Frankie's Cafe: Feel Like a Regular Even When You're Not
This week food writer Clara Park reviews Frankie's Cafe in Havertown.
I love going into a place where I am a regular.
When the bartender starts filling a glass with Stella as soon as he sees me, when the server knows to not fill my coffee and mess up my perfect milk and sugar balance unless I specifically ask or when the dessert is free (NB: I don’t accept anything for free when I review a place and in places I frequent enough to warrant free dessert, I have literally already spent hundreds of dollars over a period of months or years so it’s not really “free” if you think about it that way).
I am not a regular at Frankie’s Café in Havertown and have only been there once but I felt like a regular when I left.
It was fairly empty when I arrived and I grabbed a seat at the bar (although the upstairs dining room is much better lit (tons of sunlight) and has fully set tables and chairs). I ordered a pint of Rolling Rock ($1.50, everyday special) and looked at the menu. What’s good?
I asked the bartender and owner in front of me. The chicken cutlet Italiano (fried cutlet topped with sautéed broccoli rabe and melted provolone cheese, $9.99) and the hot roast pork sandwich (herb roasted white marple pork thinly sliced and served in our homemade gravy with melted provolone cheese, $8.99). All sandwiches come with fries and you can add a soup or side salad for $3.
I went with the pork sandwich because it’s harder to find than a fried chicken cutlet sandwich. It arrived hot and toasty on the outside. I took a big bite and could hear the crust shattering into tiny pieces against my teeth.
Once I broke through the delicate shell, I was overwhelmed by succulent pork and rich gravy. It was savory, tender and comforting all at once. I didn’t need to add any salt or pepper and it was the perfect temperature (I hate it when hot food arrives cold). The pork was evenly distributed so I didn’t end up with a big piece of bread at the end with a tiny shred of meat in it. If I were to do it again, I would add on the sauteed broccoli rabe ($1.99).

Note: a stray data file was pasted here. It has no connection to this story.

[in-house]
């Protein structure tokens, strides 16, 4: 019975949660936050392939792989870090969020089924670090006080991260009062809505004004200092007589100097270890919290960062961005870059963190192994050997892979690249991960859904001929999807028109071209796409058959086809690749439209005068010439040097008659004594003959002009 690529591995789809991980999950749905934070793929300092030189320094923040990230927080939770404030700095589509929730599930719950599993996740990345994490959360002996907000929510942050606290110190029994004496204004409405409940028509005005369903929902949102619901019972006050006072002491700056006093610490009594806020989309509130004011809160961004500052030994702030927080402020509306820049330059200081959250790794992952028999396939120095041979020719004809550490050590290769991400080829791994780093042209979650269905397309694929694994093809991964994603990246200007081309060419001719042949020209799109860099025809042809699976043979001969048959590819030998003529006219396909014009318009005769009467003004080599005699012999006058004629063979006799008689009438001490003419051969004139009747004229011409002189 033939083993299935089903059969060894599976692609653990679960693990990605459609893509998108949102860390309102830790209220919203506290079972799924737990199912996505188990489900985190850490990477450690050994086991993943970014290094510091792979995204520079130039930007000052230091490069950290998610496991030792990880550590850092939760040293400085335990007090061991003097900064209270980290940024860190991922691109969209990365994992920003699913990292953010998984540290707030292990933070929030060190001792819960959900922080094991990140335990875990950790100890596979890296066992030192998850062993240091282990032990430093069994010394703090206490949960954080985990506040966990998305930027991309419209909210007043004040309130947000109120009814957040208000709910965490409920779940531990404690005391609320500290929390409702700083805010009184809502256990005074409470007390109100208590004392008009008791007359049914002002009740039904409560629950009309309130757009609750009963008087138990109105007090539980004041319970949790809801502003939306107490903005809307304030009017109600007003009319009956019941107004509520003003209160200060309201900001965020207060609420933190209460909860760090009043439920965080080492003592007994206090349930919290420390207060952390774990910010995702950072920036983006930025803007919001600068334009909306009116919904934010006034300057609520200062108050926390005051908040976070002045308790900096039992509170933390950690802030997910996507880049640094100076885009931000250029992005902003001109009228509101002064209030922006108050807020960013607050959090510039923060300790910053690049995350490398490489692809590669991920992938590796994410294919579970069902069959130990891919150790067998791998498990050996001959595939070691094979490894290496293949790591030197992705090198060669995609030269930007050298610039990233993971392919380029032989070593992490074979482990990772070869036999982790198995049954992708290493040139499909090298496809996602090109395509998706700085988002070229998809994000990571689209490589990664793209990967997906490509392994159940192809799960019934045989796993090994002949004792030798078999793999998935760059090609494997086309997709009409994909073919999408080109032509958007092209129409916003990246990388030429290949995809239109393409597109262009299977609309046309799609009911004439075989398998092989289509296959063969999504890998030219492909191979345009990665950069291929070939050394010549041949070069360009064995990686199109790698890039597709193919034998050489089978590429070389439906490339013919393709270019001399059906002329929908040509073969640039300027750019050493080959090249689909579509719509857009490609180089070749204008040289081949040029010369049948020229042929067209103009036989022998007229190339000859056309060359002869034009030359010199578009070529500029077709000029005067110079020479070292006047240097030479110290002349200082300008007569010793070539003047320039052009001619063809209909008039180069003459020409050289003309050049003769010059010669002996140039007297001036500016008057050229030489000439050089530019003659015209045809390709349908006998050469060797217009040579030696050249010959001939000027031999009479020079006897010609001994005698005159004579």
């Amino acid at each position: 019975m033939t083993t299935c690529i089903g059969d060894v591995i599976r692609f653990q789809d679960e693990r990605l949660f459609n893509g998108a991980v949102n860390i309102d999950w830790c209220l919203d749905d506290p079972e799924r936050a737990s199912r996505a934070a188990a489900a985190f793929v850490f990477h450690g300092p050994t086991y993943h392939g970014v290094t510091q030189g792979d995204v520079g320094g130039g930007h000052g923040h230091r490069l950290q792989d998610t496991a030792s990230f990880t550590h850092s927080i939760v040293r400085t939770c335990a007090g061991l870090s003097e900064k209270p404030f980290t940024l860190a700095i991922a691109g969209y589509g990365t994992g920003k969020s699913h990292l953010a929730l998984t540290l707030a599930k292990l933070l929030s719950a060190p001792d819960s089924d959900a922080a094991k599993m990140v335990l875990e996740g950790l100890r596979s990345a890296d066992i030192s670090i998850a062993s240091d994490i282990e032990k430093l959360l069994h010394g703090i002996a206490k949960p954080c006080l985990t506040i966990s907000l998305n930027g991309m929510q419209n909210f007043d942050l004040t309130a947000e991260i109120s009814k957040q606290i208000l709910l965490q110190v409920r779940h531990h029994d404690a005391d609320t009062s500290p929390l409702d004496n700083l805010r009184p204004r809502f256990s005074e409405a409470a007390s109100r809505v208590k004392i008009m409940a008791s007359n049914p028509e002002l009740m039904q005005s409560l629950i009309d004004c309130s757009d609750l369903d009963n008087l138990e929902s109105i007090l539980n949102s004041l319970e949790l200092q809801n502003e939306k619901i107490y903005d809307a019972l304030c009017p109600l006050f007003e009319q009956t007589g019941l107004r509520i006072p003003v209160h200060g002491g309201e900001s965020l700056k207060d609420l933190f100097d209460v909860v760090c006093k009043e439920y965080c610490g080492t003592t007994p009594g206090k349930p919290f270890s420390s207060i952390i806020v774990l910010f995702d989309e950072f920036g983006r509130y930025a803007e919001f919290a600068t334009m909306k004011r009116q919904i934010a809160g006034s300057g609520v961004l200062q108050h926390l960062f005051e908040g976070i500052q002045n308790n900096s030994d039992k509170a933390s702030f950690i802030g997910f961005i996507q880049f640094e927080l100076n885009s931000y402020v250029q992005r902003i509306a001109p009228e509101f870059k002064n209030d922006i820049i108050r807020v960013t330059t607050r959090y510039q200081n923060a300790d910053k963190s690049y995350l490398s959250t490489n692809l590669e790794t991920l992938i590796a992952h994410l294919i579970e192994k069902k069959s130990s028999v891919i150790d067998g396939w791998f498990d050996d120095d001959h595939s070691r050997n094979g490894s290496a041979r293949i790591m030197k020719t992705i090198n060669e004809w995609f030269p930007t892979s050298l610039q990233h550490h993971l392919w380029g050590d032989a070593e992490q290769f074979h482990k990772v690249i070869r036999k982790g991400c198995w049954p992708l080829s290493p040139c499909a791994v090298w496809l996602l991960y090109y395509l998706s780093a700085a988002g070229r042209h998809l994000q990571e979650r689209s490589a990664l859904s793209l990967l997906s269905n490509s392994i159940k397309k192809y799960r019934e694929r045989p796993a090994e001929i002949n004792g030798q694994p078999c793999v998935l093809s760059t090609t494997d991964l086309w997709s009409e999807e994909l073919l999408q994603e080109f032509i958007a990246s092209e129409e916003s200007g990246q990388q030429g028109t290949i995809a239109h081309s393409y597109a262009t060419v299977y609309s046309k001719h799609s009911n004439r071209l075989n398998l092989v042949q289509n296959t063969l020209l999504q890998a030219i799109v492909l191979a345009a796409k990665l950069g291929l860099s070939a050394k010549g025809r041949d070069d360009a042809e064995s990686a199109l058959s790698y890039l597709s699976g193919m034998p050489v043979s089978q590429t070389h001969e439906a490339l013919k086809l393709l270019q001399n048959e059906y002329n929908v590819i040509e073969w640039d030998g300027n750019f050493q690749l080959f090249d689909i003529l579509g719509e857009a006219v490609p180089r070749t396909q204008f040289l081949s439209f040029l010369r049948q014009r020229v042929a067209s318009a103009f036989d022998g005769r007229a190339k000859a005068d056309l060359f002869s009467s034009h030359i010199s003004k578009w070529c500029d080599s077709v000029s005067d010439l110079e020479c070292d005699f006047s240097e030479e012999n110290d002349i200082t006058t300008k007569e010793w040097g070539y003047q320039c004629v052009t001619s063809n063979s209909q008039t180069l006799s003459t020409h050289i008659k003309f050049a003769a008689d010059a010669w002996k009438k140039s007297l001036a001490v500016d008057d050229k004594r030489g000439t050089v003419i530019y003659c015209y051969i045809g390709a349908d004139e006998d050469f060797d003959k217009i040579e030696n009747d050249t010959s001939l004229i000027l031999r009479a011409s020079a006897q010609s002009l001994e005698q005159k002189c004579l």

Elsewhere on the menu there are old-fashioned favorites like clams casino ($7.99), Caesar salad ($7.99) and shrimp scampi ($15.99). More modern items including fried buffalo chicken tender ($8.99), Cajun spiced blackened chicken ($12.99) and herb-baked tilapia ($15.99) are also available.
There is a full bar and be sure to look out for drink specials (one of the regulars there didn’t even know about the Rolling Rock specials since it’s fairly recent). Wednesdays through Sundays you can BYOW (bring your own wine) but that is in the upstairs dining room only. If you’re looking for soft drinks they do have sodas and juices as well.
The décor in the bar is heavily TV dominated (I think there are six gorgeous flat screen TVs which were showing soap operas, the Phillies game, infomercials and I think the news. Basically, anything you might want to watch in the middle of the day. When I went in I sat down and was immediately introduced to Paul (I assume he’s the owner) and Chris (the bartender) by Paul.
As I was eating, some of the regulars shuffled in and grabbed a cold pint at the bar. I don’t know exactly how but by the end we were all talking about food, restaurants, Internet business, new media marketing strategy and more.
I had a great lunch there not only because the sandwich was killer but also because the atmosphere was so friendly and welcoming. How many places can boast such a list of attributes?
The only thing that stinks is the parking situation. It’s pretty dicey. You may have to get creative, just don't break any laws!